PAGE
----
The classification engine module 304 provides database schema independence to content management system 100. Specifically, in a preferred embodiment, the classification engine module 304 generates SQL queries based upon user requests that are then used to access the database portion 106 of content management system 100. If multiple tables were present within the database system then the classification engine module would allow access to the multiple tables. The classification engine module 304 also provides the ability to update the number and type of classifiers within database schema at runtime.
The version management module 306 performs a plurality of version management functions. Specifically, the version management module 306 allows check-in/check-out), editioning, content typing and access to the database using a browsing metaphor. The browsing metaphor allows the content, which is stored within the content management database, to be accessed much like a typical operating system file system. This functionality allows searching for content as well as manipulating locations of content. Using the browsing metaphor, the known cut/copy/paste commands can classify or reclassify content based upon where the content is copied or pasted. Because location of content is intimately related to classification, manipulating the location implicitly reclassifies documents. Under the browsing metaphor files equal documents and folders equal classification of documents.
The workflow engine module 310 functions using a node model. The workflow engine module allows flow through the workflow, specification of types of data to be input and logic that run on the types of data. The workflow engine API module 308 allows manipulation based upon classifiers and classification information. Examples of classification information include the document, user, site, specific workflow and other types of classification information.
The maintenance API module 314 provides a set of programming interfaces to manipulate the data model. The maintenance API module 314 allows the content management system 100 to separate the presentation view of data from the manipulation of data. The maintenance API module 314 includes common graphical user interface (GUI) functions when working within the content management system 100. The maintenance API module 314 also includes wizard like helper portion to allow generation of documents automatically from forms. The API module 314 also includes model validation functionality.
The permission manager module 312 allows ACL functionality based upon classification information. This ACL functionality includes ACLs that can be set such as read, write, set edition, remove from edition, set effectivity date, delete, etc.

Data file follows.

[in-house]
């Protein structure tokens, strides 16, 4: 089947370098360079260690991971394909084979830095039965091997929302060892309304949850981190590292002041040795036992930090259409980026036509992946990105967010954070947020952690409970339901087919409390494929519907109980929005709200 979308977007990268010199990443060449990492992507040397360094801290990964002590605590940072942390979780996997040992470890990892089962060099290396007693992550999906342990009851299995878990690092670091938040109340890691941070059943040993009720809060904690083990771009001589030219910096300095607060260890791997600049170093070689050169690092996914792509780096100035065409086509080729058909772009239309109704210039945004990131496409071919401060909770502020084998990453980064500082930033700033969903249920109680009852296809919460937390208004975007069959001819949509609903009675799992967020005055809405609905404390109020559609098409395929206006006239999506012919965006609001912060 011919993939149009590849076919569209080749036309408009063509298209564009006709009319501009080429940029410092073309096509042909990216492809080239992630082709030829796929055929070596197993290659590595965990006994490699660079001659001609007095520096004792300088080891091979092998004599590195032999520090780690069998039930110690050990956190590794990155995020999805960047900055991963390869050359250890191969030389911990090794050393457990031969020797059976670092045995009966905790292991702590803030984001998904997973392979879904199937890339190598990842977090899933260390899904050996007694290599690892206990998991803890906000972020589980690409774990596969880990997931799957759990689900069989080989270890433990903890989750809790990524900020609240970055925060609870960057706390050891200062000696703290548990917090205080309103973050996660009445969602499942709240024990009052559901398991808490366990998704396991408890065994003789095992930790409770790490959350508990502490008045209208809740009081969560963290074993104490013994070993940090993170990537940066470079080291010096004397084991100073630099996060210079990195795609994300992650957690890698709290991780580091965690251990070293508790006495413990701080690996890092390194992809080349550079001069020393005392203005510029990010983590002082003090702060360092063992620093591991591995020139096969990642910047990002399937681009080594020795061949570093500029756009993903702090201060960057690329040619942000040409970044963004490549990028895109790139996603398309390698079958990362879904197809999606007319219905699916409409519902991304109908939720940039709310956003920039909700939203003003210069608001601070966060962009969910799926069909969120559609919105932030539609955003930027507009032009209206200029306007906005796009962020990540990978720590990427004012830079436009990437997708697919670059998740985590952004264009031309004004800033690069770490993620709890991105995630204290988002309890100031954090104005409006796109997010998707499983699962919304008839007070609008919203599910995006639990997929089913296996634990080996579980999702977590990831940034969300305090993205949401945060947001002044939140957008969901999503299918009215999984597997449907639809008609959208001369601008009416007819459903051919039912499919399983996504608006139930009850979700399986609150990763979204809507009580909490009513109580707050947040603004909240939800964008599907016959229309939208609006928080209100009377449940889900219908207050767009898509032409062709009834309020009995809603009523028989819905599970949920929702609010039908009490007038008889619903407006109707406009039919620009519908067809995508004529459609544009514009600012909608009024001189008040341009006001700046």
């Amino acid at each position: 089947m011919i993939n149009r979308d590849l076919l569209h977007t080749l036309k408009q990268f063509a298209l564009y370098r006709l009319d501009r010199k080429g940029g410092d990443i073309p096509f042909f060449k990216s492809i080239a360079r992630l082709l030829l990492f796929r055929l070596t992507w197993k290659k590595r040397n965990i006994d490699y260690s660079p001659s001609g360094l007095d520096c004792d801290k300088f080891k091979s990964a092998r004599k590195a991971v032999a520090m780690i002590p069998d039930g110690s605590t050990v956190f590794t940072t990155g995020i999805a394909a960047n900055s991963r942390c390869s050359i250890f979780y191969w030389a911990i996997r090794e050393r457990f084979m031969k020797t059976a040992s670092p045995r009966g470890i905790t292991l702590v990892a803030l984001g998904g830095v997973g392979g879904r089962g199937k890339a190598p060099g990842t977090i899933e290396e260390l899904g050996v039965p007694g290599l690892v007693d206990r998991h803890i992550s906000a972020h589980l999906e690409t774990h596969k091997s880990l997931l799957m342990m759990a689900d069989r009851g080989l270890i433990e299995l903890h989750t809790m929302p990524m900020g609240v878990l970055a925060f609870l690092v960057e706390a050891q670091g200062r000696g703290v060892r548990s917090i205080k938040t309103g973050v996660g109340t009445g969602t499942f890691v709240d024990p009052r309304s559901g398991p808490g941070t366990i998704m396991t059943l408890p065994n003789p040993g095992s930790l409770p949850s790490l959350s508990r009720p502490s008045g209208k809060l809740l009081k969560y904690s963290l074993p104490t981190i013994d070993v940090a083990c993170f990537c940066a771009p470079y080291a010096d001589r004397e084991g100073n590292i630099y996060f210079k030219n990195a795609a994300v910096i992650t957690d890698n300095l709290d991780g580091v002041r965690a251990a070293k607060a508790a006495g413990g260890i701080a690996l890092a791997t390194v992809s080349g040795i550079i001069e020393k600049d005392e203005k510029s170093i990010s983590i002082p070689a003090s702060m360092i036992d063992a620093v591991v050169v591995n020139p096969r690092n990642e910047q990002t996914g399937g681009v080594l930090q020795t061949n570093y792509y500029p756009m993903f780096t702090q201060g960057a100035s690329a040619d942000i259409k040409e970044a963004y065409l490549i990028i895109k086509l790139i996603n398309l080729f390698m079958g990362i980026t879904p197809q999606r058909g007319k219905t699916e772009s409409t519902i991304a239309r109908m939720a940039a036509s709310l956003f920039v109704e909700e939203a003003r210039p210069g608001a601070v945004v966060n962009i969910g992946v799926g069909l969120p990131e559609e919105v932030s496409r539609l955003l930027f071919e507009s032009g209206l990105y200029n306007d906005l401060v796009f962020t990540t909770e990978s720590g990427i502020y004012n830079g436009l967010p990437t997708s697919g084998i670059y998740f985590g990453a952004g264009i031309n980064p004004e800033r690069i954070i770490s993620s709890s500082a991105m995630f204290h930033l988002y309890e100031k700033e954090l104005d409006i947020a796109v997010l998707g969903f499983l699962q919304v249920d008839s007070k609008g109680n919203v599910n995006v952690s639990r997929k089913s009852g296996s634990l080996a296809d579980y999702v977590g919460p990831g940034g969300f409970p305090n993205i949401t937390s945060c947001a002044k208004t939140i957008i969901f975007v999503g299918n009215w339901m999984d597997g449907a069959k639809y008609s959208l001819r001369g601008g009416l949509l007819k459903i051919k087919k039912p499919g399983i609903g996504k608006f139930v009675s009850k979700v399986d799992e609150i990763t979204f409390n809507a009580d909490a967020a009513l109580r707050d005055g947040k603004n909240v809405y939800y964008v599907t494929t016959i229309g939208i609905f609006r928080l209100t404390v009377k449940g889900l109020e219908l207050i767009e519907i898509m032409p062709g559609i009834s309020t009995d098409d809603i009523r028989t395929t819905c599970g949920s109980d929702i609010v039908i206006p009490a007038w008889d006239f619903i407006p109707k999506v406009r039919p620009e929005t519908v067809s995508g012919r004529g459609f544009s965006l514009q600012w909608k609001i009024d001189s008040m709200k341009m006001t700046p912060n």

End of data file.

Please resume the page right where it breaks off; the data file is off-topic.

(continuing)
Referring to FIG. 4, database portion 106 includes a plurality of tables. These tables may be stored within a single database or within a plurality of linked databases. More specifically, database portion 106 includes ECMClassification table 402, ECMDocument table 404, ECMPathLink table 406, ECMPath table 408, ECMRevision table 410, ECMVersion table 412 and ECMRevEditions table 414. In the database portion 106, documents represent items that are versioned. A document may conceptually include classification information.
ECMClassification table 402 is the main storage point for classification information. ECMClassification table 402 is implemented as a single large table, where columns are the classification axies and rows are the classifications for a particular document. Documents may have null values for classifiers. Note that this table contains only the generic or user defined classifiers. Content Management exposes other tables' columns as classifications of a document. For instance, content type is stored in two columns on the document, but is generally available as a classifier for that document. In an alternate embodiment, the ECMClassification table may be divided into multiple distinct tables. Additionally, ECMClassification table 402 may include, whether conceptually or architecturally, classifier groups. Classifier groups are sets of classification axies that generally are manipulated as a group. Classifier groups are an example of information that may be stored in a distinct table.
ECMDocument table 404 stores the named document objects in the content management system 100. ECMDocument table 404 is often used in joints between revisions and the classification table. Note that, in a preferred embodiment, content type is defined here, so that the content type cannot be changed between revisions in the preferred embodiment.
ECMRevision table 410 represents a single, immutable version of a document. Revisions are created once by a single author in a revision control manner, i.e. check in, check out. The storage of the actual data in a revision is left to a versioned data object, which hides the details of the actual data storage. Revisions can be effectivity-dated to show up only at certain times, or can be added or removed from editions. Revisions store who created the revision, who approved the revision, and any incidental comments on that revision that resulted from any workflow on that revision.
ECMVersionedData table 412 is the storage unit for a single revision. These objects store the type of storage mechanisms, the actual database blob object, and a pointer to the data this revision was based on. In a preferred embodiment, Versioned Data objects store their data in one of two ways: simple byte array or length aware byte array. The length aware byte array has a 4 byte header that indicated the total length of the actual data. In alternate embodiments, content management system 100 may support storing diffs between revisions in the database.